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Did the FBI Use Occupy Cleveland Case to Equate Activism with Terrorism?

Another case exposes the FBI's decade-long entrapment trend.
 
 
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Photo Credit: SHUTTERSTOCK.COM

 

Four members of Occupy Cleveland have been sentenced over the past two weeks after pleading guilty to terrorism-related charges for their involvement in an FBI-concocted plan to bomb the city’s Brecksville-Northfield High Level Bridge on April 30 in advance of planned May Day demonstrations across the country.

At the request of federal prosecutors, U.S. District Judge David Dowd applied terrorism enhancements against the defendants, thereby increasing their prison terms. On November 20, Douglas Wright, 26, was sentenced to 11 and a half years in prison. Brandon Baxter, 20, was sentenced to nearly 10 years, and Connor Stevens, also 20, was sentenced to more than eight years. As part of their sentences, the three will be on supervised release for the rest of their lives. Then, on Friday, Anthony Hayne, 35, who originally took a cooperating plea agreement in July, was sentenced to six years. A fifth defendant, Joshua Stafford, 23, is being assessed for his ability to stand trial.

According to the federal government, the FBI successfully foiled a terrorist plot to blow up a Cleveland bridge, and by apprehending and prosecuting the suspects, the Justice Department has supposedly made America safer.

Or has it? Like the hundreds of other terrorism cases prosecuted since Sept. 11, 2001, there’s far more to this one than meets the eye.

Notably, the Cleveland case centered around a paid FBI informant who, like many informants, had a long criminal history before working with the federal government. The FBI used Shaquille Azir, 39, to insert itself within the Occupy Wall Street movement. For months, Azir supplied the three defendants sentenced this week -- all of whom were previously unemployed and homeless -- with jobs, places to live, and alcohol and other drugs. Azir also did other things to create dependency like promising to help one of the defendants save his father’s house from foreclosure. In addition to making the defendants reliant on him for material needs, Azir pushed them to develop a plan and was disparaging when they repeatedly refused to take the bait. This pattern of creating dependency, and goading and bullying the targets into participating in the “crime” is a common entrapment tactic used by infiltrators and an integral part of the kind of manipulation that has gone on for more than a decade in these types of “terrorism”-related cases.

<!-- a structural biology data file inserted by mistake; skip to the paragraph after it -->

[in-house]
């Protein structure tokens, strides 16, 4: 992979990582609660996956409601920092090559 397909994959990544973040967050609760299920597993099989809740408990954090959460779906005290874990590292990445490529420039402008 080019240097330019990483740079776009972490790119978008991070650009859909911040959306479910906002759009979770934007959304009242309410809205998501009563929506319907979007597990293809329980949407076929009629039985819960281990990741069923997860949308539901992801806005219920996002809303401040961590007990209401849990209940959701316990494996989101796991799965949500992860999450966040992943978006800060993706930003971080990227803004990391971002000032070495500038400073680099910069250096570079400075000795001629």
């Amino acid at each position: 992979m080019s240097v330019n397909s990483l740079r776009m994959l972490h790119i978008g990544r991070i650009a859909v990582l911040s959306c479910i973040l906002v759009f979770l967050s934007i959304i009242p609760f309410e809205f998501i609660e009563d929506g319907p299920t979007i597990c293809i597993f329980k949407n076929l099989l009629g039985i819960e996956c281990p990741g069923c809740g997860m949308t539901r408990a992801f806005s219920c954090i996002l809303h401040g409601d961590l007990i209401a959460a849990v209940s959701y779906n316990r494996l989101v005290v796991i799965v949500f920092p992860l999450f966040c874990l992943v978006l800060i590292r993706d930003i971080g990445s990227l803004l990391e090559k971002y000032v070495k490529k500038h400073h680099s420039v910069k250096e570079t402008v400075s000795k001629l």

But how is this legal? Can the government get away with such blatant entrapment techniques? It can, partly because the difficult legal standard needed to show entrapment may embolden the FBI and its informants to push the envelope, and partly because of a relaxation of FBI investigational standards and judicial oversight. What’s clear is that informants are allowed to use a wide range of coercive tactics. Still, it begs the question of whether the crimes levied against the Cleveland defendants, and so many others like them, would have ever occurred if not for federal instigation and coercion.

According to research conducted in 2011 by Mother Jones, nearly half of the 500 people the government has prosecuted on terrorism charges since 9/11 were taken to court based on the evidence and testimony of informants. Muslims are predominantly the targets of so-called terrorism investigations and prosecutions, but political activists like the ones sentenced last week are also targets. However, regardless of who is targeted, law enforcement tactics in these cases are as consistent as they are egregious.

One case study can be found in the investigation and prosecution of two Muslim immigrants living in Albany, New York. Neither Mohammed Hossain, who was a Bangladeshi pizzeria owner and father of six, nor Yassin Aref, who was the imam at a local mosque, had any prior criminal record. Both Hossain and Aref were convicted in 2006 of money laundering, providing material support to a foreign terrorist organization and conspiracy. As you dig deeper, however, the case dubbed the Albany “missile plot” has the telltale signature tactics of entrapment.